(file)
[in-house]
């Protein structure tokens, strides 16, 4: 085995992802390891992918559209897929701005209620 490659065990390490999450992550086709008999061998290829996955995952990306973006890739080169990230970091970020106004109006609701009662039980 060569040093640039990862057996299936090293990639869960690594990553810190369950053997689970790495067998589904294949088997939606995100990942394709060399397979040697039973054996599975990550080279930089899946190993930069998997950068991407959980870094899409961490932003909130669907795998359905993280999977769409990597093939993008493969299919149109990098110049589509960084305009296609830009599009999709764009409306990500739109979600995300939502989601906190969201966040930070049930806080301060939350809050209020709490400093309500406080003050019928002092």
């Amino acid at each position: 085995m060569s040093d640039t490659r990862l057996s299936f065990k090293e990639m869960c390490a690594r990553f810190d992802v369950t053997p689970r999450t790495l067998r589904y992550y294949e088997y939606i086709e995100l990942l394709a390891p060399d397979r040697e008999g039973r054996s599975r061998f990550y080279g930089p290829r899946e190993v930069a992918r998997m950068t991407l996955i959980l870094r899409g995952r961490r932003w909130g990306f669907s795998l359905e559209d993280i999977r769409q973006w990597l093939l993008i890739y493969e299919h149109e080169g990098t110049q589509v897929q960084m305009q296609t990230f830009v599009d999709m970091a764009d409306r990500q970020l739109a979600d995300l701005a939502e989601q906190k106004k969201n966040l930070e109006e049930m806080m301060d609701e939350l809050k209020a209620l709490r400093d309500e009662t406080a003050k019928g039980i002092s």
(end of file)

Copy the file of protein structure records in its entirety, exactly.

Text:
[in-house]
């Protein structure tokens, strides 16, 4: 085995992802390891992918559209897929701005209620 490659065990390490999450992550086709008999061998290829996955995952990306973006890739080169990230970091970020106004109006609701009662039980 060569040093640039990862057996299936090293990639869960690594990553810190369950053997689970790495067998589904294949088997939606995100990942394709060399397979040697039973054996599975990550080279930089899946190993930069998997950068991407959980870094899409961490932003909130669907795998359905993280999977769409990597093939993008493969299919149109990098110049589509960084305009296609830009599009999709764009409306990500739109979600995300939502989601906190969201966040930070049930806080301060939350809050209020709490400093309500406080003050019928002092």
């Amino acid at each position: 085995m060569s040093d640039t490659r990862l057996s299936f065990k090293e990639m869960c390490a690594r990553f810190d992802v369950t053997p689970r999450t790495l067998r589904y992550y294949e088997y939606i086709e995100l990942l394709a390891p060399d397979r040697e008999g039973r054996s599975r061998f990550y080279g930089p290829r899946e190993v930069a992918r998997m950068t991407l996955i959980l870094r899409g995952r961490r932003w909130g990306f669907s795998l359905e559209d993280i999977r769409q973006w990597l093939l993008i890739y493969e299919h149109e080169g990098t110049q589509v897929q960084m305009q296609t990230f830009v599009d999709m970091a764009d409306r990500q970020l739109a979600d995300l701005a939502e989601q906190k106004k969201n966040l930070e109006e049930m806080m301060d609701e939350l809050k209020a209620l709490r400093d309500e009662t406080a003050k019928g039980i002092s």